In the years since freedom came, there have been many other ways in which we have shown the moral and political maturity to let our past be ‘baptized’ into new life. Take 16 December, formerly the Day of the Vow, now the Day of Reconciliation. As a boy growing up in Alexandra township, on ‘Dingane Day’, as it was also known, we used to hide, scared that if we met white people from Lombardy East we would be indiscriminately attacked. We should now be proud that we have been able to take a day that reinforced the violent victory of one community over another and transform it – determined that hatred and revenge should be subverted and overcome by the greater power of new relationships, forged through a shared journey of reconciliation.

We need a similar programme of redemptive and transformative ‘subversion’ of other elements of our past: acknowledging them in their context but declaring that, untransformed, they are no longer relevant within the life of constitutional democracy. Songs such as ‘kill the boer’ or ‘De La Rey’ fall into this category. They have nothing constructive to offer to today’s political imperatives. They cannot promote the nation building and social cohesion that are vital to the future success of our country, especially when perhaps 3000 or more farmers have been killed within our beloved land since 1994. They do not address the old, deep-flowing, currents of anger and fear that run through divided communities, or their historic sources. Nor do they do anything to further the rights of farm workers, or to strengthen the capacity of new black farmers, to name but two further urgent priorities within the agricultural sector.

I therefore call on our political leaders – especially those in the ANC, to whom, though our vote, we have entrusted the well-being of the nation and every one of its citizens – to lift their discourse to a higher level. They must return to the central question: what kind of nation do we want to be? This is the point around which debate should focus. This must be the goal towards which all our rhetoric, and also our action, is deliberately directed – with the explicit condemnation and repudiation of all that does not serve our striving for the common good. Today’s appropriation of the past must be done in ways that intentionally further, not undermine, the objective of the struggle: a reconciled country of justice, equality, opportunity and economic development. Politicians must give a strong lead, in word and deed. And the rest of us must both hold them to this task, and support them in it.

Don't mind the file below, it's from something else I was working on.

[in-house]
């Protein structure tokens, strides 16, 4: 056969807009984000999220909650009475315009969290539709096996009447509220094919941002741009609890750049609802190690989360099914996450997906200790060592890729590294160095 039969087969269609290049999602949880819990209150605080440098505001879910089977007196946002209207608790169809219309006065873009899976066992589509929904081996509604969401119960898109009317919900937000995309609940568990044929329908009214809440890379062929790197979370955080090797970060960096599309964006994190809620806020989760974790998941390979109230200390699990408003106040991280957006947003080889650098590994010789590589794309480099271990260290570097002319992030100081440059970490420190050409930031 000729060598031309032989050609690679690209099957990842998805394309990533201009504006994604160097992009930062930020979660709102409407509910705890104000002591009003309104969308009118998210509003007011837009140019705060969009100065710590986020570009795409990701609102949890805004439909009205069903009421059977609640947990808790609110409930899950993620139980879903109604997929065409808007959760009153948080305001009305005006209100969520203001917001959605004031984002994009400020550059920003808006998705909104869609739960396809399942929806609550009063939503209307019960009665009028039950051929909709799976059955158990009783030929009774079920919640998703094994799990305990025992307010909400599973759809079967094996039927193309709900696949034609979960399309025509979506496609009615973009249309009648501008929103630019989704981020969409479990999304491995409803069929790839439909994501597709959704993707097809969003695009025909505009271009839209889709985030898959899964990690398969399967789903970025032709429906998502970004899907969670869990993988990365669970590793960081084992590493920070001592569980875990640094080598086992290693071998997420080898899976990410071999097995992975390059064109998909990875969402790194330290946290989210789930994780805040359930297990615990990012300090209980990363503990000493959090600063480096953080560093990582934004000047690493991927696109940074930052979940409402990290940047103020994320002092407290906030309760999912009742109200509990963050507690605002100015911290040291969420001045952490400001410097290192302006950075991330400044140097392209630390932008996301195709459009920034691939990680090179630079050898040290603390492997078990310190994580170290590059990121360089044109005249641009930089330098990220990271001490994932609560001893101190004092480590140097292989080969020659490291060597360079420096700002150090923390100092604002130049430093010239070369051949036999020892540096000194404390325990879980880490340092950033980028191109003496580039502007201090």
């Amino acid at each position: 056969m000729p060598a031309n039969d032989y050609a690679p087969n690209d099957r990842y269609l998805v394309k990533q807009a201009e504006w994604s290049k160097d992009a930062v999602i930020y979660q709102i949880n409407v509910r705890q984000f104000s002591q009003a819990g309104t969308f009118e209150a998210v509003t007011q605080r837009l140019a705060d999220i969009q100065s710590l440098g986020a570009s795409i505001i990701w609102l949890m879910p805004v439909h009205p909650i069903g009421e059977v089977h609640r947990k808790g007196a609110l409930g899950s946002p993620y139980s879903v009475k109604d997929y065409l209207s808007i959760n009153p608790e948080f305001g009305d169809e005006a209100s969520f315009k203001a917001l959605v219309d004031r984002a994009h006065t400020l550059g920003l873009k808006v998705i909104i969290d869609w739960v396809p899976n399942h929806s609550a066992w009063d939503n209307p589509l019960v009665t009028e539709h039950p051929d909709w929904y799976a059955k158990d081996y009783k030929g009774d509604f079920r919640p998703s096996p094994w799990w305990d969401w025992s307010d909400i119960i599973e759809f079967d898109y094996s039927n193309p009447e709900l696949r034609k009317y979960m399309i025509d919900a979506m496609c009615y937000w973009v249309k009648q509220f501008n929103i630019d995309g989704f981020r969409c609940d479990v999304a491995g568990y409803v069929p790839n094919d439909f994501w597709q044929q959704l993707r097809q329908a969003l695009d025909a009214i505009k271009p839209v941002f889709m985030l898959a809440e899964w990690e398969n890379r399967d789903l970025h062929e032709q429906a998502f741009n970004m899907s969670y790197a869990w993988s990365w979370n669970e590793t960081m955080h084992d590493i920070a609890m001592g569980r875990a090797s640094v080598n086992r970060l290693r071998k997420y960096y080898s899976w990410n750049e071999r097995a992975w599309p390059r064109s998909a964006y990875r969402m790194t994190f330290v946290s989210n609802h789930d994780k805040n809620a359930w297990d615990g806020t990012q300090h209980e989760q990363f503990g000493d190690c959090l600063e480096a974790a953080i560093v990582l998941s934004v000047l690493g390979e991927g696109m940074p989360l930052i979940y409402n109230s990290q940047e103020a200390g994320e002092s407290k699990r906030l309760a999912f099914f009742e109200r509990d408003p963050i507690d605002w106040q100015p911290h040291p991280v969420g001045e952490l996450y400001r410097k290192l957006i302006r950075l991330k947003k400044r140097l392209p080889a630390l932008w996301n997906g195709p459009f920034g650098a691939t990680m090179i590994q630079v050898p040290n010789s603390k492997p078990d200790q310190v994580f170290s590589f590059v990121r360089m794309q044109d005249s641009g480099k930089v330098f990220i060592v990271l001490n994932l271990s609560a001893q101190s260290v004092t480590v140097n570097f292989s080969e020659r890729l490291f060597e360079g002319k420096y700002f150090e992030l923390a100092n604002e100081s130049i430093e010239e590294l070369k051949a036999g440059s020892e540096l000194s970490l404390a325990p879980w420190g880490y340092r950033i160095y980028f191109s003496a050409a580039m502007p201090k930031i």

For all South Africans, Easter Monday is marked as Family Day. It is a day not only for spending time with our nearest and dearest, but also a time for reflecting on what builds up the rainbow family of our nation. Whatever your beliefs, I invite you to join me in working – and praying too, if that is your tradition – for a shared life-giving and hope-filled future for everyone, not only one day a year, but every day. And may God bless us all.

Sunday, 4 April 2010

Press Release on the Murder of Eugene Terre'Blanche

Issued 4 April 2010

'Let Easter break the cycle of death' said the Most Revd Dr Thabo Makgoba, Anglican Archbishop of Cape Town, responding to the murder of Eugene Terre'Blanche.

'I heard the shocking news of his killing as I was leaving Cape Town Cathedral in the early hours of Easter Sunday, having just celebrated the resurrection of Jesus Christ from the dead' said the Archbishop. 'I condemn the murder of Mr Terre'Blanche, and extend my deepest condolences to his family, whom I hold in my prayers. No child of God, no matter who they are, no matter what their views, should end their lives in this way.'

The Archbishop went on to say 'Easter gives us the ability to break the cycle of death, wherever it is found. The power of God, that raised his Son Jesus Christ from death to new life, will help us choose the path of life for our country and to reject any response that fuels racial hatred. Let all of us be Easter people, doing what we can to uphold the President's call for calm, and work for a better future for our nation.'